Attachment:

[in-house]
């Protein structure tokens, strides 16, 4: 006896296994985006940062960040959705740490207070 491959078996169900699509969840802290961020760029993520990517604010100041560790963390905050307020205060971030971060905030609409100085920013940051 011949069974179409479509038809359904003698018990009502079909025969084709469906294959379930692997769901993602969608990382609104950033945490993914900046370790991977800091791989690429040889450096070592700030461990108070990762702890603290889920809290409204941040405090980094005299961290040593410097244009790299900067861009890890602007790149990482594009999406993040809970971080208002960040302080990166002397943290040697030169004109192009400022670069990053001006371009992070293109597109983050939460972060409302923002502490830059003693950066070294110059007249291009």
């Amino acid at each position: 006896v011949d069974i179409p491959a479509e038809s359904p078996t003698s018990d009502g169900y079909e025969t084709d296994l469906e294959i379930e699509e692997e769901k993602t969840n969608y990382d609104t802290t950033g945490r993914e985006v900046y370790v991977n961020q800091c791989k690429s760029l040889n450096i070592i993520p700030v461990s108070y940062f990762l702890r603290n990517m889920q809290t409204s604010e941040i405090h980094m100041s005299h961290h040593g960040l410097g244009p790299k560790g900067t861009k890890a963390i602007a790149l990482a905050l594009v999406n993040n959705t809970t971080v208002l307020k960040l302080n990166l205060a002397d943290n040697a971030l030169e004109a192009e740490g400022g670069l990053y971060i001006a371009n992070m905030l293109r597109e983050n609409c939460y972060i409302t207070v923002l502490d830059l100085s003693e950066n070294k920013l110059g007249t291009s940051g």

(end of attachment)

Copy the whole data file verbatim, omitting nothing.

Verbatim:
[in-house]
């Protein structure tokens, strides 16, 4: 006896296994985006940062960040959705740490207070 491959078996169900699509969840802290961020760029993520990517604010100041560790963390905050307020205060971030971060905030609409100085920013940051 011949069974179409479509038809359904003698018990009502079909025969084709469906294959379930692997769901993602969608990382609104950033945490993914900046370790991977800091791989690429040889450096070592700030461990108070990762702890603290889920809290409204941040405090980094005299961290040593410097244009790299900067861009890890602007790149990482594009999406993040809970971080208002960040302080990166002397943290040697030169004109192009400022670069990053001006371009992070293109597109983050939460972060409302923002502490830059003693950066070294110059007249291009």
């Amino acid at each position: 006896v011949d069974i179409p491959a479509e038809s359904p078996t003698s018990d009502g169900y079909e025969t084709d296994l469906e294959i379930e699509e692997e769901k993602t969840n969608y990382d609104t802290t950033g945490r993914e985006v900046y370790v991977n961020q800091c791989k690429s760029l040889n450096i070592i993520p700030v461990s108070y940062f990762l702890r603290n990517m889920q809290t409204s604010e941040i405090h980094m100041s005299h961290h040593g960040l410097g244009p790299k560790g900067t861009k890890a963390i602007a790149l990482a905050l594009v999406n993040n959705t809970t971080v208002l307020k960040l302080n990166l205060a002397d943290n040697a971030l030169e004109a192009e740490g400022g670069l990053y971060i001006a371009n992070m905030l293109r597109e983050n609409c939460y972060i409302t207070v923002l502490d830059l100085s003693e950066n070294k920013l110059g007249t291009s940051g």